In this article, I demonstrate the use of buffer overflow as a technique for solving (at least some) crackmes in the 32-bit x86 architecture. The prevalence of protection mechanisms such as Data Execution Protection (DEP) and Address Space Layout Randomization (ASLR) renders this technique largely inapplicable in the x86_64 architecture, but the matter is still a worthy exercise in reverse engineering.
The prototype of challenge addressed here is akin to this source code, whereby the comparison between user's input and a hardcoded string precludes the execution of a supposedly inaccessible function. Since the opcodes in an executable will significantly vary based on the operating system and the compiler (and of their release versions, and settings), in this illustration I will apply the buffer overflow technique to the readily available crackme0x00. The platform used for this reverse engineering analysis is Windows XP.
In this simple crackme, user's input is compared with the hardcoded string "250382" (without double quotes). If hardcode and user's input are equal, message "Password OK :)" is displayed on the screen. At first glance, it appears that "250382" is the only input leading to the successful outcome. That is not the case, though, since it is possible to enter other strings so as to control what the program should do upon retrieving user's input. Moreover, where buffer size permits, it is possible to make a clean exit from the program rather than making the executable crash and burn.Indeed, a copy/paste of the output of this Perl command will serve as user's input or "shellcode":
perl -e "print \"\x8B\xEC\x58\x58\x58\xB8\x27\x12\x40\x80\xD1\xE0\xD1\xE8\x50\x50\x66\xB8\x41\x40\x50\x50\x66\xB8\x91\x13\xFF\xE0\x60\xFF\x22\""
The label of "shellcode" is an overstatement because strictly speaking the opcodes do not lead to an OS shell whereby the user can run any arbitrary commands. However, as discussed below, the resulting opcodes satisfy the various constraints that are needed for a clean execution.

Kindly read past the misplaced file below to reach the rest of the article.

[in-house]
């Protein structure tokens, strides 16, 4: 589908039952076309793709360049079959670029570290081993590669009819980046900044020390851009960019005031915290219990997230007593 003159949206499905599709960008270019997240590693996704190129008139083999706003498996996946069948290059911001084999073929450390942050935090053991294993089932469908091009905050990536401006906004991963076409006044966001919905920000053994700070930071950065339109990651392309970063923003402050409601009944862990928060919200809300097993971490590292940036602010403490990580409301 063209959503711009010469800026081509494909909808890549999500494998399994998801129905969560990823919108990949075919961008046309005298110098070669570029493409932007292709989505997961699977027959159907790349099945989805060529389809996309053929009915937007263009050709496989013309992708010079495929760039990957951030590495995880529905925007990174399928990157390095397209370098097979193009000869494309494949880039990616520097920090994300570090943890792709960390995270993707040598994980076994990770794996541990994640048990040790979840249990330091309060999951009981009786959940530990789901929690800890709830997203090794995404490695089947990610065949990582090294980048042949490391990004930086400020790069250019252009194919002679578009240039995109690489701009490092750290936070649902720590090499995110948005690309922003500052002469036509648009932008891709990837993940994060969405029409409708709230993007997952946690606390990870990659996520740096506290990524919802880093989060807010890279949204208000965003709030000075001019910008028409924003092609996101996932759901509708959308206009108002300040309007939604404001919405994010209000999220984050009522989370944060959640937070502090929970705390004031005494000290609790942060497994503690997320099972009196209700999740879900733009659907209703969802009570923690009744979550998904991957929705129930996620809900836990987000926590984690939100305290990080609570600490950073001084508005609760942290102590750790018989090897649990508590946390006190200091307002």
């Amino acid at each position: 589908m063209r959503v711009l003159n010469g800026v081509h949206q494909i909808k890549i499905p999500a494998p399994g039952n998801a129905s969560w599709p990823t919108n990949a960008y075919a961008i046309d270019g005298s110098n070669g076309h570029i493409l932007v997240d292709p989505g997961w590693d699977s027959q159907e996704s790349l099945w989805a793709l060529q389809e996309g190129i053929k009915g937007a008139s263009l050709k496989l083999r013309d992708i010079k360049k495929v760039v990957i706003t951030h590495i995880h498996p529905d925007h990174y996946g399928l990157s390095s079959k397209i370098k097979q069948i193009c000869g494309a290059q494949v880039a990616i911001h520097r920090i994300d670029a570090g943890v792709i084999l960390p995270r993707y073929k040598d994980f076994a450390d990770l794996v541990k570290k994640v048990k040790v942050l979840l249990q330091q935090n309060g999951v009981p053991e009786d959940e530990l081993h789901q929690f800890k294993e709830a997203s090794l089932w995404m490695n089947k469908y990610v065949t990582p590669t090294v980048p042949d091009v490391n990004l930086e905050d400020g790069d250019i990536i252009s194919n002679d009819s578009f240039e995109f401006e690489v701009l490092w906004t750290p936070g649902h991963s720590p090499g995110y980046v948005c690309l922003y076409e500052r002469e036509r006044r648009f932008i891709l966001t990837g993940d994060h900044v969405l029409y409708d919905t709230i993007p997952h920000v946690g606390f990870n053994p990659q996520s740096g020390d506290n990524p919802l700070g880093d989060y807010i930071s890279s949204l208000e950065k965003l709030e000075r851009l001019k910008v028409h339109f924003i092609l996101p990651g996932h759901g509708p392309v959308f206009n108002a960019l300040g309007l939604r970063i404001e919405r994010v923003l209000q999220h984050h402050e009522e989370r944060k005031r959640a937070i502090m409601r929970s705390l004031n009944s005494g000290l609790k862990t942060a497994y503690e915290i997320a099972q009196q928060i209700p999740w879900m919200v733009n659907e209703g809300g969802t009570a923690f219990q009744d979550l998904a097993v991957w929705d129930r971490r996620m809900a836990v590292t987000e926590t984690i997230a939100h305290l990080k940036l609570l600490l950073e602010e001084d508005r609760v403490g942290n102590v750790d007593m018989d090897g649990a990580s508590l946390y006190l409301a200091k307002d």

The length of this quasi-shellcode suffices to overwrite the return address 401227h, which is the address that was pushed into the stack by the opcode at address 401222h (CALL 401310h). In this crackme, that is the only area of memory through which the user is able to control the EIP register. In fact, the last three bytes of the quasi-shellcode replace the return address with 22FF60h. That redirects the program to run the opcodes written into the stack by means of the quasi-shellcode.
Upon returning from scanf, the quasi-shellcode is validated against the hardcoded string 250382 (and validation obviously fails), but thanks to the overwriting of the return address the rest of quasi-shellcode gets the attention it always wished for: The address awaiting RETN is 22FF60h.
The new opcodes as read from the stack are shown in the following image:
There are multiple constraints that make the writing of shellcode challenging. Creativity and optimization are indispensable if one aims at flawless execution:
- The LEAVE opcode at 40139Bh spells trouble for shellcode writing because of its impact on EBP and/or ESP register(s). Hence the need to preserve and manage EBP in the quasi-shellcode.